The pirate ships continue to circle around the cargo ship, not making any effort to board. Finnian is confused by this, but has to get back even further as an airship flies in and fires on the cargo ship. Norrund, running up and being presented with the issue, has a sudden realization. The people locked in the cargo hold are human slaves, and these pirates are anti-human activists looking to kill them all. Finnian curses loudly and runs down below deck to attempt to save them before the humans don’t have any chance of survival by being pulled under with the sinking ship.

Finnian yells at Vodarr to move and he chops at the door with his halberd. The ship turns over onto its port-side just as Finnian breaks through the door, water rushing out of the cargo hold and into the hallway. Human bodies rush forth, forcing their way through the doors into other rooms. Wanting to save at least one human, Finnian grabs a child that surges forth from the doorway and into his arms. Chadwick and Norrund jump off the ship into the water, Vodarr and Finnian carrying the child right behind them.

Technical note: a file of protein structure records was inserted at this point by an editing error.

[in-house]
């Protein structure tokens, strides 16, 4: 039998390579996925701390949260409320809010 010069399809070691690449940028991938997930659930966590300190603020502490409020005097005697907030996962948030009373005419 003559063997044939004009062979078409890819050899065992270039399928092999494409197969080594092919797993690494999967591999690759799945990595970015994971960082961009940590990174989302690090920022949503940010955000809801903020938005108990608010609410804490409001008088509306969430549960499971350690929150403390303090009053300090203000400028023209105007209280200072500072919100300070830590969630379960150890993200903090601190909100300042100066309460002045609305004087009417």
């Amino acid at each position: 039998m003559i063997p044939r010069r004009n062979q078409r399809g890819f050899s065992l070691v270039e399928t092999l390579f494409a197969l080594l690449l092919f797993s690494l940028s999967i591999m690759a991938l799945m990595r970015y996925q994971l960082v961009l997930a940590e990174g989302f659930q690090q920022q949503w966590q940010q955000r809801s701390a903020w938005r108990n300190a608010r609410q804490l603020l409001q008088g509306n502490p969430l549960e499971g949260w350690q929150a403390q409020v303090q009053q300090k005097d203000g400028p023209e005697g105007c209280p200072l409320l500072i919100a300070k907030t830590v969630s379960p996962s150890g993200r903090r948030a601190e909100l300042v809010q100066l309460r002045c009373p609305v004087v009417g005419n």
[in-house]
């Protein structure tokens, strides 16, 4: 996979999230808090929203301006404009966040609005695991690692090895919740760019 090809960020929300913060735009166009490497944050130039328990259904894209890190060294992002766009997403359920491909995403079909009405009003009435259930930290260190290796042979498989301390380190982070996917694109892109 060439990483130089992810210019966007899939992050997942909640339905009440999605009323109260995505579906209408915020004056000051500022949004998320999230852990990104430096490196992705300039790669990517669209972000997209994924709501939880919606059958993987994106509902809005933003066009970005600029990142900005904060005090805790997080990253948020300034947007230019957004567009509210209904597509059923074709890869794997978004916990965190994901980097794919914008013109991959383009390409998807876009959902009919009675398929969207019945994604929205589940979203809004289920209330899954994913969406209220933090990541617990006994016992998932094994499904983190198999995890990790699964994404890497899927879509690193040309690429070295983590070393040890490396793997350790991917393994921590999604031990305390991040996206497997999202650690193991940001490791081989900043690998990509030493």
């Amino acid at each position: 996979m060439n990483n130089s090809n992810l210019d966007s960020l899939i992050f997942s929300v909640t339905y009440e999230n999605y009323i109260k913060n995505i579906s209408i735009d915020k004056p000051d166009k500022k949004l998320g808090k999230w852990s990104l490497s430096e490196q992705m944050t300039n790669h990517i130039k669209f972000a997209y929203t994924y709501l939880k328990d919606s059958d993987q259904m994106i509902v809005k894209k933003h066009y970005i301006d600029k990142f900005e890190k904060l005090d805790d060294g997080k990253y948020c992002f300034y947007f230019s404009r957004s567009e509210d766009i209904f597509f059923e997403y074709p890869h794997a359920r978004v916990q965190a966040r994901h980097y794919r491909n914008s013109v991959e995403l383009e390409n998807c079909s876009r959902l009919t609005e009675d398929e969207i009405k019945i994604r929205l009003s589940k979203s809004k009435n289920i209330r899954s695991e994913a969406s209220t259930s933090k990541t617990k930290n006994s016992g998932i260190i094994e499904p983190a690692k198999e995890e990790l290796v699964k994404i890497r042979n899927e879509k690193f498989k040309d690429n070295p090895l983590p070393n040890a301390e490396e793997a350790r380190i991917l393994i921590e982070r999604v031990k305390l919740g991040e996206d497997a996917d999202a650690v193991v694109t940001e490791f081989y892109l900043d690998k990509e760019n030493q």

The airship makes one run by the cargo ship, blasting it with its cannons, sending the ship up in flames and knocking out the survivors.

Year 2440 – Calistriaday, April 30 – Return to the Tragedy

Map – Offshore Cave

Painful screams rang across the coast. It’s as if you fell asleep into a nightmare.

Finnian is foced awake to see the captain’s leg amputated by one of his subordinates. A large chunk of wood had impaled the leg and there was no hope of it being removed. The captain’s cries were both of incredible pain and immense relief that he may continue living. Finnian himself appears fine though, tightly gripping the child he saved. One of the crewmen takes watch of the boy as Finnian goes to assist other survivors.